The Keys to the Kingdom

Bruce M Metzger and Bart H Ehrman. The Text of the New Testament. 4ed Oxford 2005

The following was posted to the WSW list on 14 December 2006, directly following a summary of a children's book available to holiday shoppers at the Warring States Bookshop.

Metzger, Text of the New Testament ( 3rd Edition)

. . . But the BIG question this season, before which all others pale to insignificance, at which maidens blench and youths cringe, and because of which little children look anxiously at the sky, wondering if it will be the Four Horsemen or the Eight Reindeer that first slide across their moon, is: what about the 4th edition of Metzger's "The Text of the New Testament," whose first three editions have been standbys of the art and its practice, translated into Japanese and Chinese (not to mention Korean, Italian, Russian, and German), and have sounded a note of sense and discretion in the world? What will the new co-author, Bart Ehrman (one of NT's media stars; I have a couple of his CD's) add or subtract? Will it hold? Will it go hip?

Bart D Ehrman

Bart got his PhD at Princeton, under the direction of Metzger, and has done a Loeb volume on the Church Fathers. Here is an Apostolic Succession if there ever was one. He has also done a book on the hot new Gospel of Judas. Ehrman's public appearance schedule reads like most people's teaching schedule. Thus is the question balanced. Will purchasers of the new 4th edition find a lump of coal in their mailbox four days later? Or a plum pudding, with old plums refurbished and new ones tastefully added?

On the whole, it is the latter, and those hesitating to push that particular order button may hesitate no longer. Here are a few details.

Metzger and Ehrman, Text of the New Testament (4th Edition)

The 15 worked examples of NT text criticism in practice which made up the final section of the 3rd edition are still there, and still come out the same way, with a few updates as regards footnote references, and a few reconsiderations in the arguments. The key principle of directionality determinations, which is to say, of the adjudication of text variants in general, is still there, at p300 rather than p207, and so is our personal hero Bishop Spyridon, though at p316 rather than at p219. As will be seen, the 4ed has more pages than the old, due in part to new material but also to a more open typeface and thus containing less on each page, though with the "Bible" paper here used, the 4ed is actually slimmer than the 3ed. The body text itself is quite legible, though for the various levels of headings and subheadings, one senses the presence of a "designer" who couldn't keep her hand out of the odd corners of the font box. The paper is whiter, which actually causes slight glare problems in bad light, but with due caution it and the reader's eye should both hold up in use; in most light it is an advantage. The paper has good opacity, which permits the photo illustrations to be portioned out amid the text rather than bunched in a glossy paper section of their own; the placement is good and the new illustrations are helpful. The line is held on the "Western Non-Interpolations," as will rejoice all right-thinking persons. The trouble with committees is that they are never as good as the best person on them. The error of William Farmer in defending the Long Ending of Mark is set forth frankly, as an error, at p323 n1. This (cf 3ed p228 n2) is new material.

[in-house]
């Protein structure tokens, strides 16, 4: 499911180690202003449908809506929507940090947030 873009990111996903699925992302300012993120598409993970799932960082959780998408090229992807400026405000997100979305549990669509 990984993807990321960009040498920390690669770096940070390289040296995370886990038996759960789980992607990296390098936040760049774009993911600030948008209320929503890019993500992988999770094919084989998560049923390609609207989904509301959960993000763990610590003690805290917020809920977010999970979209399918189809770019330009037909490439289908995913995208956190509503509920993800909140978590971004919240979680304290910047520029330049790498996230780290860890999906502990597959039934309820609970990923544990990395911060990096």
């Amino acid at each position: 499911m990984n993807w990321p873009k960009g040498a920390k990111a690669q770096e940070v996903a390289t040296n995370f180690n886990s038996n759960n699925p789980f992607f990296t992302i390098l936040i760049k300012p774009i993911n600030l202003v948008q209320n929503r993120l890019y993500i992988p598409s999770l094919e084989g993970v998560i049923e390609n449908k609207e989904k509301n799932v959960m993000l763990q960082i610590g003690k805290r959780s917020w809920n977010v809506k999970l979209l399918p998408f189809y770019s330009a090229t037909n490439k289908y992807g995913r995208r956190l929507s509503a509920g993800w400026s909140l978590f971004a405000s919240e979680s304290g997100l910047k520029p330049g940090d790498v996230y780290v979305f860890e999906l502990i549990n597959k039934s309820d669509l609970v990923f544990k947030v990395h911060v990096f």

Footnotes are still at the bottom of the page; a welcome piece of sanity.